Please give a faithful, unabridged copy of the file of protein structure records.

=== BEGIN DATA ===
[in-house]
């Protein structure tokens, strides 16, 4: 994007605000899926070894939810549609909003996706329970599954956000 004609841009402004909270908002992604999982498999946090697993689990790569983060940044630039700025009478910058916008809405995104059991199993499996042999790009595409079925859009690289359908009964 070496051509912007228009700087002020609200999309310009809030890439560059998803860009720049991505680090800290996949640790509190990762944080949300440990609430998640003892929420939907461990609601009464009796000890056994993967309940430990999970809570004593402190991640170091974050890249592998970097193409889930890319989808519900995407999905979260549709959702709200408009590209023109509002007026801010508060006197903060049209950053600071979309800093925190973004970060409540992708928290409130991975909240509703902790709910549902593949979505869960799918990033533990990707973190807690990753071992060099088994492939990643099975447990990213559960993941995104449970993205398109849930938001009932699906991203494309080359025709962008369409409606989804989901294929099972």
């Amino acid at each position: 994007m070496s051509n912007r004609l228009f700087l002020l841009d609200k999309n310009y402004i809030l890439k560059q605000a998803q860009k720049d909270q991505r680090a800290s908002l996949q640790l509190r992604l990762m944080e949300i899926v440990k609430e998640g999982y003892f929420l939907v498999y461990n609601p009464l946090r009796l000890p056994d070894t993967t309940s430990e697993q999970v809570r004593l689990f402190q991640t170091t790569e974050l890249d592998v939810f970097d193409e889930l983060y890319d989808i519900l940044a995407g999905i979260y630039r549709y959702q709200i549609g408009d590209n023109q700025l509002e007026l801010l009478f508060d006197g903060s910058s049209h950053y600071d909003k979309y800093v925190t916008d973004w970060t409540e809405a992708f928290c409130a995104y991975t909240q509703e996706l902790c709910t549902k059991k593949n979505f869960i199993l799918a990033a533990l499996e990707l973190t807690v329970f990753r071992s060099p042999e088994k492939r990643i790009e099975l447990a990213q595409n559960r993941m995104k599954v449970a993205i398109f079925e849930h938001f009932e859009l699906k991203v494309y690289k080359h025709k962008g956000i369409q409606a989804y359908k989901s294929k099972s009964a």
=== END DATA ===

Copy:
[in-house]
């Protein structure tokens, strides 16, 4: 994007605000899926070894939810549609909003996706329970599954956000 004609841009402004909270908002992604999982498999946090697993689990790569983060940044630039700025009478910058916008809405995104059991199993499996042999790009595409079925859009690289359908009964 070496051509912007228009700087002020609200999309310009809030890439560059998803860009720049991505680090800290996949640790509190990762944080949300440990609430998640003892929420939907461990609601009464009796000890056994993967309940430990999970809570004593402190991640170091974050890249592998970097193409889930890319989808519900995407999905979260549709959702709200408009590209023109509002007026801010508060006197903060049209950053600071979309800093925190973004970060409540992708928290409130991975909240509703902790709910549902593949979505869960799918990033533990990707973190807690990753071992060099088994492939990643099975447990990213559960993941995104449970993205398109849930938001009932699906991203494309080359025709962008369409409606989804989901294929099972």
């Amino acid at each position: 994007m070496s051509n912007r004609l228009f700087l002020l841009d609200k999309n310009y402004i809030l890439k560059q605000a998803q860009k720049d909270q991505r680090a800290s908002l996949q640790l509190r992604l990762m944080e949300i899926v440990k609430e998640g999982y003892f929420l939907v498999y461990n609601p009464l946090r009796l000890p056994d070894t993967t309940s430990e697993q999970v809570r004593l689990f402190q991640t170091t790569e974050l890249d592998v939810f970097d193409e889930l983060y890319d989808i519900l940044a995407g999905i979260y630039r549709y959702q709200i549609g408009d590209n023109q700025l509002e007026l801010l009478f508060d006197g903060s910058s049209h950053y600071d909003k979309y800093v925190t916008d973004w970060t409540e809405a992708f928290c409130a995104y991975t909240q509703e996706l902790c709910t549902k059991k593949n979505f869960i199993l799918a990033a533990l499996e990707l973190t807690v329970f990753r071992s060099p042999e088994k492939r990643i790009e099975l447990a990213q595409n559960r993941m995104k599954v449970a993205i398109f079925e849930h938001f009932e859009l699906k991203v494309y690289k080359h025709k962008g956000i369409q409606a989804y359908k989901s294929k099972s009964a």